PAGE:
Intended for healthcare professionals


Effectiveness of antidepressants

BMJ 2018; 360 doi: (Published 09 March 2018) Cite this as: BMJ 2018;360:k1073
  1. James McCormack, professor1,
  2. Christina Korownyk, associate professor2
  1. 1Faculty of Pharmaceutical Sciences, UBC, Vancouver, British Columbia, Canada
  2. 2Department of Family Medicine, University of Alberta, Edmonton, Alberta, Canada
  1. Correspondence to: J McCormack james.mccormack{at}

Lots of useful data but many important questions remain

A recent meta-analysis by Cipriani and colleagues provides as good and balanced a synopsis as we will likely ever have of the results from the 522 trials of 21 antidepressants in 116 477 participants.1 The findings have been widely reported, with differing interpretations, including some uncritical acceptance of the benefits of antidepressants.2 More objectively, how should these findings inform practice?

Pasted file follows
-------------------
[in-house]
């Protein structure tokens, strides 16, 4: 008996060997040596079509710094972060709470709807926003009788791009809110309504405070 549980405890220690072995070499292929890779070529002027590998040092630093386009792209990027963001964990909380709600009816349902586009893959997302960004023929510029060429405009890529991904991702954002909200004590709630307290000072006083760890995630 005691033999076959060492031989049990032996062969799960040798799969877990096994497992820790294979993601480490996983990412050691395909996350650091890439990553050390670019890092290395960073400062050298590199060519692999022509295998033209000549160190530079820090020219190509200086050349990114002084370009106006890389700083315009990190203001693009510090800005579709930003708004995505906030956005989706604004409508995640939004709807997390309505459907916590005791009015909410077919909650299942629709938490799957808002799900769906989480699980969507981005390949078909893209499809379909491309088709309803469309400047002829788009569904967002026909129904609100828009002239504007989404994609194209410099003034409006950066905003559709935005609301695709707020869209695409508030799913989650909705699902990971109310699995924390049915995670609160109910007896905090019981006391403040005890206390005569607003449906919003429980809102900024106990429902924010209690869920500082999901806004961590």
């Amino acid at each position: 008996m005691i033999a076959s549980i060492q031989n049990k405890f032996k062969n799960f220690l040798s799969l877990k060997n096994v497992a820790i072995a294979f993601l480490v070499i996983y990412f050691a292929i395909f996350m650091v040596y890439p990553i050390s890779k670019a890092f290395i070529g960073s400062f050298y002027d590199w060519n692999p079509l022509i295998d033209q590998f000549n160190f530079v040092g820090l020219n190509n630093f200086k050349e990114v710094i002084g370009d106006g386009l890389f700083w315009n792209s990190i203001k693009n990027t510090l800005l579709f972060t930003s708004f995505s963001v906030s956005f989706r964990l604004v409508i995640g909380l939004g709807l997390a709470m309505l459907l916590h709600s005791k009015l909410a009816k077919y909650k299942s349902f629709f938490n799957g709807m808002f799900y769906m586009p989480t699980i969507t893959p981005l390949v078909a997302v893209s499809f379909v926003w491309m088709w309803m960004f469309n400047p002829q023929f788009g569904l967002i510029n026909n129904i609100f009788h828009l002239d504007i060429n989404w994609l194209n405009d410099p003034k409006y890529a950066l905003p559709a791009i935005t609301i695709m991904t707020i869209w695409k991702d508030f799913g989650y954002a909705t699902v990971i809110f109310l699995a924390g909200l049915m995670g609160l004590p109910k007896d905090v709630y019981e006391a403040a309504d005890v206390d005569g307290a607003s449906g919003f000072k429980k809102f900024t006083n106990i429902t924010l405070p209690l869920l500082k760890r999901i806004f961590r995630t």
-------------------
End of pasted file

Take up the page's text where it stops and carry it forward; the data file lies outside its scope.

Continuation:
Cipriani and colleagues are admirably clear about the limitations of included studies. They rated 82% as having moderate to high risk of bias. They also noted specific biases such as a novelty effect, whereby a medication looked significantly better when evaluated as the novel comparator in a trial than when as the older or control comparator. In addition, 78% of studies were funded by drug companies, and many other studies failed to report funding at all. It is somewhat reassuring that the authors report “funding by industry was not associated with substantial differences in terms of response or dropout rates.”

Finally, it is important to note the patient population in this meta-analysis …

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